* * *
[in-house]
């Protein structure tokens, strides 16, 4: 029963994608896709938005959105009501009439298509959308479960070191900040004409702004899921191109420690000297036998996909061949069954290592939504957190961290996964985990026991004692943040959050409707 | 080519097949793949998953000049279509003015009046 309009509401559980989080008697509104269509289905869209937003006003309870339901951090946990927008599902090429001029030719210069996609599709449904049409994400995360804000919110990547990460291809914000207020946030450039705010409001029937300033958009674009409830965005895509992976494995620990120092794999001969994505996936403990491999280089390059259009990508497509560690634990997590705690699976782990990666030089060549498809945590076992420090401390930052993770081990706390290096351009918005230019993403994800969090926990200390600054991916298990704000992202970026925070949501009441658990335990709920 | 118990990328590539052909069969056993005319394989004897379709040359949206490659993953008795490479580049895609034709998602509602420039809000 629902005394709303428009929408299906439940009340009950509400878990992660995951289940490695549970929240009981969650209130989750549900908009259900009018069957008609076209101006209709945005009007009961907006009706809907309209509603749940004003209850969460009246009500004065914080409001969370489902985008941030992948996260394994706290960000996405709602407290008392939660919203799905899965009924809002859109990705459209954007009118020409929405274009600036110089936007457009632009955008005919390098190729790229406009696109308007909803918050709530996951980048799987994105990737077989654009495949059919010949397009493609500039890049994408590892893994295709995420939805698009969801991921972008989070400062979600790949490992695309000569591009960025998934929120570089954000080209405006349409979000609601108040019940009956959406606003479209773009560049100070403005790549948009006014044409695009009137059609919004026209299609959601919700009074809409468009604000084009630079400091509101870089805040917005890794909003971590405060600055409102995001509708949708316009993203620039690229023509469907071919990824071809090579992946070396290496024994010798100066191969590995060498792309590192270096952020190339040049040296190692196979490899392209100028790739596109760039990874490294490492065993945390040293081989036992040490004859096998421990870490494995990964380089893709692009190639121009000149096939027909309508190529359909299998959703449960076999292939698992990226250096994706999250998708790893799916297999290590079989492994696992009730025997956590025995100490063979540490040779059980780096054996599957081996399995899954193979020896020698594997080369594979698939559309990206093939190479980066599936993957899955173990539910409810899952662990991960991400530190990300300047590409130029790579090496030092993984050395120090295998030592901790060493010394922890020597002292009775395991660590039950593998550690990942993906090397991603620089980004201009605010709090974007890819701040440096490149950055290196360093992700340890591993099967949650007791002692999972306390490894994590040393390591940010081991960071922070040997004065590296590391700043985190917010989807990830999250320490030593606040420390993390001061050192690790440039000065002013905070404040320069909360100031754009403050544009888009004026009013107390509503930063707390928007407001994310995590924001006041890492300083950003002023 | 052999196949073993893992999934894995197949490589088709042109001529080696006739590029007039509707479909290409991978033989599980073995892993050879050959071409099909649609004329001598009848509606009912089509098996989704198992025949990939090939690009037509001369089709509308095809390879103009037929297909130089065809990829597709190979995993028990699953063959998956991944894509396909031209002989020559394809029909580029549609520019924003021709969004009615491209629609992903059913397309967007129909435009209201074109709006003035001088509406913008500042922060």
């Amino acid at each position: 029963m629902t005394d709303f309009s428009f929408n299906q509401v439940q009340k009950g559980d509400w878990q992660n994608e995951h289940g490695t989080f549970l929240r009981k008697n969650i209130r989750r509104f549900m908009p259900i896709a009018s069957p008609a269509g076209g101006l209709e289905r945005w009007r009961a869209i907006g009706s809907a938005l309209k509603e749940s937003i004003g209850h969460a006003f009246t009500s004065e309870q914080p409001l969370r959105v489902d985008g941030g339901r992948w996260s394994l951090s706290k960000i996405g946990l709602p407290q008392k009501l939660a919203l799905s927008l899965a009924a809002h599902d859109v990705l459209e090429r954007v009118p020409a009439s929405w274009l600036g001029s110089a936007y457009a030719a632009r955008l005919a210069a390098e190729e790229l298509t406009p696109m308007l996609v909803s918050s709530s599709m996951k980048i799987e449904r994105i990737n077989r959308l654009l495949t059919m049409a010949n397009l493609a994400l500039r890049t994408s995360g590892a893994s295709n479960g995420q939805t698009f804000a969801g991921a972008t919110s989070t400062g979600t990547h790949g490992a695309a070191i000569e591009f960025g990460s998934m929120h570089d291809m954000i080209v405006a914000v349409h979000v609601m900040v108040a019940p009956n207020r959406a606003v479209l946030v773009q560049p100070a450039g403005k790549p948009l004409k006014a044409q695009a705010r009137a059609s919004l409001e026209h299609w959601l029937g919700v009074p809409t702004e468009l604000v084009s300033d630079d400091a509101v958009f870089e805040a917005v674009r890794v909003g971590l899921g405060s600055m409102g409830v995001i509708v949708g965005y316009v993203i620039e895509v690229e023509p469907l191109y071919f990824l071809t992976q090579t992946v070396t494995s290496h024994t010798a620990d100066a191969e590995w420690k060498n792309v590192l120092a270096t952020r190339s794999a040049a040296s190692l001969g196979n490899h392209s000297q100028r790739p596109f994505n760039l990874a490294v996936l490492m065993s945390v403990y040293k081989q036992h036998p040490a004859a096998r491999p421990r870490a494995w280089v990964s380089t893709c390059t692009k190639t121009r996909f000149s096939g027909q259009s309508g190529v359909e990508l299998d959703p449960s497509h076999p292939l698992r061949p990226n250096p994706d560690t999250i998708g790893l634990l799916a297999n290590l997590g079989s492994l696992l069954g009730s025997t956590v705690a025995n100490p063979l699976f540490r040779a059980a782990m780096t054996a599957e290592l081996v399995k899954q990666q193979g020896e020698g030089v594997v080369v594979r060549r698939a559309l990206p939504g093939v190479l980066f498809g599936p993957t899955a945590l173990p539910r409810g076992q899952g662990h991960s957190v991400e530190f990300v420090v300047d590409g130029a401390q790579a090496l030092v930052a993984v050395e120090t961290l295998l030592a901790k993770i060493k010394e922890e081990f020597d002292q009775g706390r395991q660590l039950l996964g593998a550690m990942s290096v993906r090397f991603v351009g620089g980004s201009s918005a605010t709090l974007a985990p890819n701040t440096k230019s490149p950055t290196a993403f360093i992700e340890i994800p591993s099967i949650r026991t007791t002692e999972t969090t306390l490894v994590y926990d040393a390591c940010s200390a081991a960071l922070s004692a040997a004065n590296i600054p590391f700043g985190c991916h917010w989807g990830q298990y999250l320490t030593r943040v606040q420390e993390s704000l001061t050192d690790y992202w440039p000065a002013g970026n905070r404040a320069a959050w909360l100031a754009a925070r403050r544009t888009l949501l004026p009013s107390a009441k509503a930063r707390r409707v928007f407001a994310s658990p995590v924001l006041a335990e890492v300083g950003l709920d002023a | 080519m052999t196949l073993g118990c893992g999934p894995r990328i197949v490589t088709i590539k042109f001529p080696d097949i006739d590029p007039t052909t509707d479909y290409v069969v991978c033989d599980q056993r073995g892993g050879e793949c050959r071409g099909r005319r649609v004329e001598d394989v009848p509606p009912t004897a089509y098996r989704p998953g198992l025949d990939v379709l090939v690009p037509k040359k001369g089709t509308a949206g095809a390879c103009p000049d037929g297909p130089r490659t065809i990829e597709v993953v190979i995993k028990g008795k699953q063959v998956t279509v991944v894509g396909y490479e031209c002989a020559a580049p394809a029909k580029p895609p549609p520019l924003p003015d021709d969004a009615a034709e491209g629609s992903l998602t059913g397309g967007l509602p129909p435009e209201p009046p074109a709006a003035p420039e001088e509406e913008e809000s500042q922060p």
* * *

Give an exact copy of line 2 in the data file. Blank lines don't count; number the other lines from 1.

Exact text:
């Protein structure tokens, strides 16, 4: 029963994608896709938005959105009501009439298509959308479960070191900040004409702004899921191109420690000297036998996909061949069954290592939504957190961290996964985990026991004692943040959050409707 | 080519097949793949998953000049279509003015009046 309009509401559980989080008697509104269509289905869209937003006003309870339901951090946990927008599902090429001029030719210069996609599709449904049409994400995360804000919110990547990460291809914000207020946030450039705010409001029937300033958009674009409830965005895509992976494995620990120092794999001969994505996936403990491999280089390059259009990508497509560690634990997590705690699976782990990666030089060549498809945590076992420090401390930052993770081990706390290096351009918005230019993403994800969090926990200390600054991916298990704000992202970026925070949501009441658990335990709920 | 118990990328590539052909069969056993005319394989004897379709040359949206490659993953008795490479580049895609034709998602509602420039809000 629902005394709303428009929408299906439940009340009950509400878990992660995951289940490695549970929240009981969650209130989750549900908009259900009018069957008609076209101006209709945005009007009961907006009706809907309209509603749940004003209850969460009246009500004065914080409001969370489902985008941030992948996260394994706290960000996405709602407290008392939660919203799905899965009924809002859109990705459209954007009118020409929405274009600036110089936007457009632009955008005919390098190729790229406009696109308007909803918050709530996951980048799987994105990737077989654009495949059919010949397009493609500039890049994408590892893994295709995420939805698009969801991921972008989070400062979600790949490992695309000569591009960025998934929120570089954000080209405006349409979000609601108040019940009956959406606003479209773009560049100070403005790549948009006014044409695009009137059609919004026209299609959601919700009074809409468009604000084009630079400091509101870089805040917005890794909003971590405060600055409102995001509708949708316009993203620039690229023509469907071919990824071809090579992946070396290496024994010798100066191969590995060498792309590192270096952020190339040049040296190692196979490899392209100028790739596109760039990874490294490492065993945390040293081989036992040490004859096998421990870490494995990964380089893709692009190639121009000149096939027909309508190529359909299998959703449960076999292939698992990226250096994706999250998708790893799916297999290590079989492994696992009730025997956590025995100490063979540490040779059980780096054996599957081996399995899954193979020896020698594997080369594979698939559309990206093939190479980066599936993957899955173990539910409810899952662990991960991400530190990300300047590409130029790579090496030092993984050395120090295998030592901790060493010394922890020597002292009775395991660590039950593998550690990942993906090397991603620089980004201009605010709090974007890819701040440096490149950055290196360093992700340890591993099967949650007791002692999972306390490894994590040393390591940010081991960071922070040997004065590296590391700043985190917010989807990830999250320490030593606040420390993390001061050192690790440039000065002013905070404040320069909360100031754009403050544009888009004026009013107390509503930063707390928007407001994310995590924001006041890492300083950003002023 | 052999196949073993893992999934894995197949490589088709042109001529080696006739590029007039509707479909290409991978033989599980073995892993050879050959071409099909649609004329001598009848509606009912089509098996989704198992025949990939090939690009037509001369089709509308095809390879103009037929297909130089065809990829597709190979995993028990699953063959998956991944894509396909031209002989020559394809029909580029549609520019924003021709969004009615491209629609992903059913397309967007129909435009209201074109709006003035001088509406913008500042922060």